Pakistan Security Threats

Data and information about security threats from Pakistan’s black market. Intelligence data and security information collected from government agencies, news articles and other public information sources.

23.5 Billion illegal cigarettes were smoked in Pakistan in 2012. Illegal tobacco consists of cigarettes that avoided tax payments, were smuggled into the country, or were counterfeits.

Tobacco taxes in Pakistan make up 68.5 to 81 percent of the retail price of a pack of cigarettes.

Source:  Javed Mirza, “Illicit cigarette trade to cost Rs100 billion to exchequer,” The News (Pakistan), March 19, 2013.

The Chairman of Pakistan’s National Accountability Bureau stated that corruption and tax evasion activities in Pakistan causes a total loss of $102 Million to $122 Million (10 Billion to 12 Billion Pakistani Rupee) every day.

(More security threats to Pakistan.)

Source:  “NAB claims corruption amounts to Rs10-12 billion daily in Pakistan,” News Pakistan, December 13, 2012.

Additional corruption news and statistics.

The Government of Pakistan is losing up to $80 Million a year due to the smuggling of used tires from India and China.

In 2010, smuggled tires in Pakistan consisted of 20 percent of the total passenger car tire market, while imported tires stood at 37 percent and domestic tires at 43 percent. Smuggled tires made up 52 percent of the light truck market, and  47 percent of the trucks/buses tire market.

The used tires end up in Pakistan because China and India dump scrap materials in bulk in Pakistan.

Source:  Hina Mahgul Rind, “‘Smuggling of tyres causes annual losses worth $80m’,” News International, October 11, 2012.

Since the end of the civil war in Sri Lanka in 2009, there has been an increased in the number of people arrested for illegal drug offenses.

In 2009, law enforcement agencies arrested 19,000 people on various drug crimes. In 2010, the number of arrests increased to nearly 30,000.

In 2011, the number of drug arrests continued to increase to 40,000.

In the first half of 2012, some 19,000 suspects were arrested for drug crimes in Sri Lanka.  The estimated street value of the drugs seized in the first half of 2012 was worth $7.7 Million. Most of the foreign drug dealers in the country came from India and Pakistan.

According to government data, nearly 3,000 Sri Lankans were being treated for drug abuse in 2009.

(Latest drug trafficking statistics here.)

Source:  “SRI LANKA: Upsurge in illegal drug seizures,” IRIN, October 4, 2012.

There were about 7,000 reported cases of kidnappings in Pakistan in 2011, with 3,090 kidnapping occurring in the city of Karachi.

The Society for the Protection of the Rights of the Child, a Pakistani child advocacy organization, stated that Pakistan is one of the world’s five most dangerous countries for kidnappings.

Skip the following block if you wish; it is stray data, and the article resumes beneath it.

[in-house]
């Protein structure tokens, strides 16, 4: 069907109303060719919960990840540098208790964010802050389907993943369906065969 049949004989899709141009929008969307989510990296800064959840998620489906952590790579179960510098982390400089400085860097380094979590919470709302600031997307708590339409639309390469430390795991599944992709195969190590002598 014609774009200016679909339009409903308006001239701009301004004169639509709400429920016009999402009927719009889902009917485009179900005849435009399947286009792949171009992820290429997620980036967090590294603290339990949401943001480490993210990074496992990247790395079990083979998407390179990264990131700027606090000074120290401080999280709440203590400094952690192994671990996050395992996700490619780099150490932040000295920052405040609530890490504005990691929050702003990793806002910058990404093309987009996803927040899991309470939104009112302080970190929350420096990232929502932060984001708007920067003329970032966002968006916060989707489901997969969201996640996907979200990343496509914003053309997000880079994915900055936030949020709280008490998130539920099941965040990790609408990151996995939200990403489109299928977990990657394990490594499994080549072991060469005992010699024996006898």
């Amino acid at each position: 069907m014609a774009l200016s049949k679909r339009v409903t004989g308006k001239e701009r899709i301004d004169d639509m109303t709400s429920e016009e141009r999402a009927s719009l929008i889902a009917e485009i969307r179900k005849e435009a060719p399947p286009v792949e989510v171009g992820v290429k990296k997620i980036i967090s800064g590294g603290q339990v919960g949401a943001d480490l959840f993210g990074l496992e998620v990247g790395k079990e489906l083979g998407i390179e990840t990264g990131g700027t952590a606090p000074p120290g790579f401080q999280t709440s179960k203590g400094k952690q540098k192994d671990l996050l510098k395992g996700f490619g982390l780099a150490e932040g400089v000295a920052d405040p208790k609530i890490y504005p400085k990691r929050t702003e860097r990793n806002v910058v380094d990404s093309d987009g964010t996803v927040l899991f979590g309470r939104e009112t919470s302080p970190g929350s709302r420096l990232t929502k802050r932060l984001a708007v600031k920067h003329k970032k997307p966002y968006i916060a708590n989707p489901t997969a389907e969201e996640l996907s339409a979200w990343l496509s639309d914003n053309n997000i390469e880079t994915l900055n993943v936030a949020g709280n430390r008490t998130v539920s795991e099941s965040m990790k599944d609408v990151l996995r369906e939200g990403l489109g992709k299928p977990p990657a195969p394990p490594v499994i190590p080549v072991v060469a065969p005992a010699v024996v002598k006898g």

Source:  Michele Langevine Leiby, “Pakistan a dismal place to be a kid, report finds,” Washington Post, September 24, 2012.

Shopkeepers in the Pakistani town of Bara purchase kilograms of marijuana at prices between $530 to $690 (50,000 to 60,00 Pakistani Rupees). The price of a kilogram of marijuana increased in 2012 from the previous price of $200 (20,000 Rupees) due to violent conflicts between militants in the valley region.

Militants who set up checkpoints skim off $21 (2,00 Rupees) per kilogram of marijuana from smugglers. The smugglers themselves are able to make $52 (5,000 Rupees) per kilo, while the shopkeepers make $105 (10,000 Rupees) per kilogram of marijuana.

(See more cannabis prices from around the world)

Source:  Associated Press, “Pakistan conflict fueling marijuana boom,” Sunday Times, September 9, 2012.

(More security threats and crime in Pakistan.)

Migrants from Pakistan who attempt to illegally enter the United States reportedly pay human smugglers between $18,000 to $26,000 to be smuggled into the US via Bangkok.

In the first half of the 2000s, migrants were paying smugglers $13,500 to be smuggled into the United Kingdom.

According to the United Nations Office on Drugs and Crime, most Pakistanis who are smuggled out of the country are single men who are 30 year old.

Source:  “Migrant Smuggling in Asia: A Thematic Review of Literature,” United Nations Office on Drugs and Crime, August 2012.

An artifact smuggler working out of Pakistan stated that he is able to sell a Buddha statue weighing between 40 to 80 kilograms for $20,000 on the global black market.

While digging, the smuggler says that he pays the local police station a bribe of $106 (10,000 Pakistani Rupees) as an advance, and $10.62 (1,000 Rupees) for each day of digging.

(More on stolen Buddhist and religious artifact theft.)

Source:  AFP, “Millionaires unveil Pakistan’s artefact smuggling secrets,” DAWN, August 9, 2012.

In 2011, between 210 tons to 240 tons of Afghan heroin was smuggled though Pakistan on its way to the global drug market. The amount of heroin that was moved through Pakistan represented 35 to 40 percent of the total heroin produced in Afghanistan in 2011, and was worth between $25 and $30 Billion.

(Additional heroin facts and statistics.)

Around 25 percent of Afghan heroin was smuggled though Northern routes on its way to Russia.

(How much does heroin cost per gram?)

Source:  “‘Over 200 tonnes of heroin is smuggled via Pakistan a year’,” Dawn, July 5, 2012.

In 2011, there were an estimated 9.6 million drug abusers in Pakistan. 1.5 million people in the country abused opium, while 750,000 people were addicted to heroin. 200,000 injected themselves with drugs.

10 percent of college students and 40 percent of the prison population abuses drugs in Pakistan, according to medical experts.

The domestic market in illegal drugs in Pakistan is estimated to be worth $1.5 Billion. Global drug trafficking through Pakistan is estimated to be worth $4.8 Billion.

Source: Muhammad Qasim, “Drug addiction increasing alarmingly,” News International, June 26, 2012.